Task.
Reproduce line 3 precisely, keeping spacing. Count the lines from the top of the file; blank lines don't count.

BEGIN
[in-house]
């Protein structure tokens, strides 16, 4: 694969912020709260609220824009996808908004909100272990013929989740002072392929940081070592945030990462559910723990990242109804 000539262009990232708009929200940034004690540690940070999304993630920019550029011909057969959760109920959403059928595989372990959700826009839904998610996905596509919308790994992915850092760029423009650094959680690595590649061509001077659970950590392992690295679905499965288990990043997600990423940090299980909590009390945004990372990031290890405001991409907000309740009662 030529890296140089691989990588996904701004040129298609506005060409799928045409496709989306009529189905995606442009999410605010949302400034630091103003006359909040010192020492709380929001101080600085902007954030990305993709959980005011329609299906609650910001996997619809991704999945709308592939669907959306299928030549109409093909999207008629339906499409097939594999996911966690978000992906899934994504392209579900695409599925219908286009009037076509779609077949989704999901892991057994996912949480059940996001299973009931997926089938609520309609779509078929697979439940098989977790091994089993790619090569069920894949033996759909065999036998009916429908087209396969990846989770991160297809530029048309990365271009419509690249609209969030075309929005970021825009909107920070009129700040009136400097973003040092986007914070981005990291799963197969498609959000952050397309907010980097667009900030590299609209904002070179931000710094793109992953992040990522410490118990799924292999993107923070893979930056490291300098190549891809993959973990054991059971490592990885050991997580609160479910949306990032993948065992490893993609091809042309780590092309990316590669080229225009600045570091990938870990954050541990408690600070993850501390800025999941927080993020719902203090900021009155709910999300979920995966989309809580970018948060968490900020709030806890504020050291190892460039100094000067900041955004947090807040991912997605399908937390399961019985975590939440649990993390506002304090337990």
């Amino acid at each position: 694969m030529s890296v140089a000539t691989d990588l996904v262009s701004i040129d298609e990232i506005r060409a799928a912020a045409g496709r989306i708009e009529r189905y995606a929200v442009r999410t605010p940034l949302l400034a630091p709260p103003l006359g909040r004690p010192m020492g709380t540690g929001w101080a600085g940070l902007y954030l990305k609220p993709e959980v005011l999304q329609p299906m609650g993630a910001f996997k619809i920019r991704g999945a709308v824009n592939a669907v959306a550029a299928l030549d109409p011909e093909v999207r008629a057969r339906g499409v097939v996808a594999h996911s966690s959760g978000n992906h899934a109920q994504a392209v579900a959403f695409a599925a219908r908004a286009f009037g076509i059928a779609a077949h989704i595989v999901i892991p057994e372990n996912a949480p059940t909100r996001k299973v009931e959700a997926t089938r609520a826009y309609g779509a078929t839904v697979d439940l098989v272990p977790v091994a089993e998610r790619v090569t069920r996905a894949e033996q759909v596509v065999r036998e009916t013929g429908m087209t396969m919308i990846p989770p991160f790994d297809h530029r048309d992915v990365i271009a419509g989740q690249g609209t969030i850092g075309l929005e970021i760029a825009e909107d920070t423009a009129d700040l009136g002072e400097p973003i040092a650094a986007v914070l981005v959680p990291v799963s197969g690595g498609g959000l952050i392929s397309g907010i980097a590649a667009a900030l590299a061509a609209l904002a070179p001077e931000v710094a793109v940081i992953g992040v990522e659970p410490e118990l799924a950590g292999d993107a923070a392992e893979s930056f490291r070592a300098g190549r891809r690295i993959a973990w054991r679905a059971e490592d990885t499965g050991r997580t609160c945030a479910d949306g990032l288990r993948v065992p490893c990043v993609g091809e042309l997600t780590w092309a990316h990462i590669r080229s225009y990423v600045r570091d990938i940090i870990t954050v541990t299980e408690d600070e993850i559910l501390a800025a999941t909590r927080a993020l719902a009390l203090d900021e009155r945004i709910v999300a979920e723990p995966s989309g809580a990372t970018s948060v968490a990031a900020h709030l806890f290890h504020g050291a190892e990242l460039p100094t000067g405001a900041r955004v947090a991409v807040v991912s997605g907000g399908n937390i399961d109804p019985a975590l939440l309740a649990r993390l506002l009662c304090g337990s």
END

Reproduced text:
């Amino acid at each position: 694969m030529s890296v140089a000539t691989d990588l996904v262009s701004i040129d298609e990232i506005r060409a799928a912020a045409g496709r989306i708009e009529r189905y995606a929200v442009r999410t605010p940034l949302l400034a630091p709260p103003l006359g909040r004690p010192m020492g709380t540690g929001w101080a600085g940070l902007y954030l990305k609220p993709e959980v005011l999304q329609p299906m609650g993630a910001f996997k619809i920019r991704g999945a709308v824009n592939a669907v959306a550029a299928l030549d109409p011909e093909v999207r008629a057969r339906g499409v097939v996808a594999h996911s966690s959760g978000n992906h899934a109920q994504a392209v579900a959403f695409a599925a219908r908004a286009f009037g076509i059928a779609a077949h989704i595989v999901i892991p057994e372990n996912a949480p059940t909100r996001k299973v009931e959700a997926t089938r609520a826009y309609g779509a078929t839904v697979d439940l098989v272990p977790v091994a089993e998610r790619v090569t069920r996905a894949e033996q759909v596509v065999r036998e009916t013929g429908m087209t396969m919308i990846p989770p991160f790994d297809h530029r048309d992915v990365i271009a419509g989740q690249g609209t969030i850092g075309l929005e970021i760029a825009e909107d920070t423009a009129d700040l009136g002072e400097p973003i040092a650094a986007v914070l981005v959680p990291v799963s197969g690595g498609g959000l952050i392929s397309g907010i980097a590649a667009a900030l590299a061509a609209l904002a070179p001077e931000v710094a793109v940081i992953g992040v990522e659970p410490e118990l799924a950590g292999d993107a923070a392992e893979s930056f490291r070592a300098g190549r891809r690295i993959a973990w054991r679905a059971e490592d990885t499965g050991r997580t609160c945030a479910d949306g990032l288990r993948v065992p490893c990043v993609g091809e042309l997600t780590w092309a990316h990462i590669r080229s225009y990423v600045r570091d990938i940090i870990t954050v541990t299980e408690d600070e993850i559910l501390a800025a999941t909590r927080a993020l719902a009390l203090d900021e009155r945004i709910v999300a979920e723990p995966s989309g809580a990372t970018s948060v968490a990031a900020h709030l806890f290890h504020g050291a190892e990242l460039p100094t000067g405001a900041r955004v947090a991409v807040v991912s997605g907000g399908n937390i399961d109804p019985a975590l939440l309740a649990r993390l506002l009662c304090g337990s």